Fo-ti Herbal Encyclopedia
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Introduction to herbs

Fo-ti
Polygonum multiflorum

Source
Source: Fo-ti is the dried or cured root of a twining vine in the knotweed family, found throughout China, except in the extreme northeast. It is also occasionally grown in American gardens as an ornamental. Ask Chinese herbalists about "fo-ti" and they wont know what you're talking about. The name was given to the plant by a marketer in the early 1970s for the American herb business. In China, it is known as he-shou-wu.

Traditional Use
In Chinese medicine the dried (unprocessed) root and the cured (processed) root are considered two different herbs. The unprocessed root is used to relax the bowels and detoxify the blood. The processed root is used to strengthen the blood, invigorate the liver and kidneys, and supplement vital energy (qi). Processed fo-ti is one of the more widely used tonics in traditional Chinese medicine (TCM), which employs it to enhance longevity, increase vigor, and promote fertility. It is also an ingredient in TCM formulas for premature gray hair, low back pain, angina pectoris, low energy, and other conditions.

Current Status
In animals, the processed root reduces blood cholesterol. The root contains lectins, which appear to help prevent cholesterol accumulation in the liver and fat retention in the blood. Animal experiments show it can help reduce formation of plaque and fat deposits on arterial walls. Fo-ti also inhibits the growth of bacteria, increases laboratory animals' ability to adapt to cold temperatures, and promotes the formation of red blood cells. An extract of the processed root has also shown antitumor, antioxidant, and immunostimulant effects in animals. Unprocessed roots lubricate the bowels, producing a laxative effect. Several clinical studies in China suggest the processed herb is useful in treating high cholesterol, heart conditions, and chronic bronchitis. Mounting evidence supports fo-ti's traditional use as a tonic.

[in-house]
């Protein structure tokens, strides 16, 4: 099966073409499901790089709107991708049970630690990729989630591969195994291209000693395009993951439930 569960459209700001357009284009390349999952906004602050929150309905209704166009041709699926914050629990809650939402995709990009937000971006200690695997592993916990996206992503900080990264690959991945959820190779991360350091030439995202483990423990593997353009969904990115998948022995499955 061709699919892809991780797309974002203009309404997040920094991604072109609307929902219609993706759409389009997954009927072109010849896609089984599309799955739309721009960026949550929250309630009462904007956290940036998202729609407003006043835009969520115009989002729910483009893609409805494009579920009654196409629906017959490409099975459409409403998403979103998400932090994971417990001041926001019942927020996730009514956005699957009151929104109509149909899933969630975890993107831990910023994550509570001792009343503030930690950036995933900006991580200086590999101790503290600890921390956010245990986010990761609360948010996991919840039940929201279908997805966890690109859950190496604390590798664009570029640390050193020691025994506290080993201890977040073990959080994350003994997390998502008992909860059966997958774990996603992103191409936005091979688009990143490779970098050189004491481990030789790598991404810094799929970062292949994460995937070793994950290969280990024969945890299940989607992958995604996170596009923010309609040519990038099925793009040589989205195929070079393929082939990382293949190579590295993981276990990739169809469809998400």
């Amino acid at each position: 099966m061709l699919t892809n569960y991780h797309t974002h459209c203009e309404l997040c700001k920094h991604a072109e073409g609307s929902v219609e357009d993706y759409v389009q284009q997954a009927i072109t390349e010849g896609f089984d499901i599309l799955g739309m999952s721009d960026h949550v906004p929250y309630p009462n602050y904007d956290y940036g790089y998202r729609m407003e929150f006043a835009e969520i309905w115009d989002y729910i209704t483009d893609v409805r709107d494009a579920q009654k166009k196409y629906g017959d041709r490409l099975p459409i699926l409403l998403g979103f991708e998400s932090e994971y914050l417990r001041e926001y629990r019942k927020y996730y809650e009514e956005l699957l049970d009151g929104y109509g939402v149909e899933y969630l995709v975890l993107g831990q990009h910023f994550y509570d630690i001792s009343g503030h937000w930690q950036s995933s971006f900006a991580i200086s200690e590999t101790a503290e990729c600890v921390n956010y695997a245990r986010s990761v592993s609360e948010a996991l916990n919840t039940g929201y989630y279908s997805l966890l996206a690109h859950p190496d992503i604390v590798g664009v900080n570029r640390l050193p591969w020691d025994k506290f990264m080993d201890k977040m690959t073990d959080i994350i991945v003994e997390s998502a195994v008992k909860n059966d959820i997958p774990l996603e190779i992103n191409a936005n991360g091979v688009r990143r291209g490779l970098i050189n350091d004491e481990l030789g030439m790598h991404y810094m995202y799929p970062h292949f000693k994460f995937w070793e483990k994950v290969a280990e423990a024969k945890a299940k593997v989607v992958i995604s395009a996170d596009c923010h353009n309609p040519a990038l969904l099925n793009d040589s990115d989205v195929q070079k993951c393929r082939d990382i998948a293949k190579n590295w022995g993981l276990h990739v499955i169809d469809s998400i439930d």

Preparations
The whole root, sliced root, root powder, capsules, tablets, and tinctures are found in the American market, mostly in tonics. Unfortunately, few American herb books (and even the scientific literature) make a distinction between the unprocessed and processed forms of the roots. The processed forms have been boiled in a special black bean liquid according to traditional methods. This "curing" process changes the action of the root. Most American products contain the cheaper unprocessed root, which is mildly laxative. The unprocessed root is light brown to brown in color while the processed or cured root is dark reddish brown.

Cautions
The unprocessed root can cause loose stools or diarrhea, sometimes with intestinal pain and nausea. The unprocessed root is considered potentially more toxic than the processed form. One case of allergic reaction to the cured root has been reported, although this form of fo-ti is considered to be minimally toxic when taken in proper doses. Large doses have resulted in numbness of the extremities as well as skin rashes.

Actions
Adaptogen (tonic)
Blood-builder
Lowers cholesterol

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